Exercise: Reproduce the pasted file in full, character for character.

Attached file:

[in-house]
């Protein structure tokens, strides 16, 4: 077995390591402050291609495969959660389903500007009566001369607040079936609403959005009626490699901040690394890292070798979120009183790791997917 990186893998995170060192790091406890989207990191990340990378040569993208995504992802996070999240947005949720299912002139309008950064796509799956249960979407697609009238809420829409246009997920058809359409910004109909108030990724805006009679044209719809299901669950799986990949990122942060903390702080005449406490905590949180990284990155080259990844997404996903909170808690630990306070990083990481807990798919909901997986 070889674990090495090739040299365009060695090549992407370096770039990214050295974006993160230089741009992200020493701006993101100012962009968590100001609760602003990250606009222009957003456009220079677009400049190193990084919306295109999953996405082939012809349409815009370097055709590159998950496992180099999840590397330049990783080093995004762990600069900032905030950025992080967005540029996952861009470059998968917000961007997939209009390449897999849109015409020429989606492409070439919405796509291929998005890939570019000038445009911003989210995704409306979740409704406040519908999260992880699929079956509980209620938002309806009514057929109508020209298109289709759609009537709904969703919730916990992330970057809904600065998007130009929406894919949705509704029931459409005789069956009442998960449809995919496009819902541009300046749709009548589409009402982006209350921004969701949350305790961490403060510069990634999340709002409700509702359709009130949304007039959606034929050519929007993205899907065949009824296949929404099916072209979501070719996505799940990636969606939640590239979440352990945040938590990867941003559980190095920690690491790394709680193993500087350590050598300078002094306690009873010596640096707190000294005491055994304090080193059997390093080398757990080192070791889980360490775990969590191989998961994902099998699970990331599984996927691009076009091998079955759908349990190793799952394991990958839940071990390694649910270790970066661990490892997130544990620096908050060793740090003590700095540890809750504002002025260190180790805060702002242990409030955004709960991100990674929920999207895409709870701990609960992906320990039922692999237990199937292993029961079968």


[in-house]
């Protein structure tokens, strides 16, 4: 077995390591402050291609495969959660389903500007009566001369607040079936609403959005009626490699901040690394890292070798979120009183790791997917 990186893998995170060192790091406890989207990191990340990378040569993208995504992802996070999240947005949720299912002139309008950064796509799956249960979407697609009238809420829409246009997920058809359409910004109909108030990724805006009679044209719809299901669950799986990949990122942060903390702080005449406490905590949180990284990155080259990844997404996903909170808690630990306070990083990481807990798919909901997986 070889674990090495090739040299365009060695090549992407370096770039990214050295974006993160230089741009992200020493701006993101100012962009968590100001609760602003990250606009222009957003456009220079677009400049190193990084919306295109999953996405082939012809349409815009370097055709590159998950496992180099999840590397330049990783080093995004762990600069900032905030950025992080967005540029996952861009470059998968917000961007997939209009390449897999849109015409020429989606492409070439919405796509291929998005890939570019000038445009911003989210995704409306979740409704406040519908999260992880699929079956509980209620938002309806009514057929109508020209298109289709759609009537709904969703919730916990992330970057809904600065998007130009929406894919949705509704029931459409005789069956009442998960449809995919496009819902541009300046749709009548589409009402982006209350921004969701949350305790961490403060510069990634999340709002409700509702359709009130949304007039959606034929050519929007993205899907065949009824296949929404099916072209979501070719996505799940990636969606939640590239979440352990945040938590990867941003559980190095920690690491790394709680193993500087350590050598300078002094306690009873010596640096707190000294005491055994304090080193059997390093080398757990080192070791889980360490775990969590191989998961994902099998699970990331599984996927691009076009091998079955759908349990190793799952394991990958839940071990390694649910270790970066661990490892997130544990620096908050060793740090003590700095540890809750504002002025260190180790805060702002242990409030955004709960991100990674929920999207895409709870701990609960992906320990039922692999237990199937292993029961079968």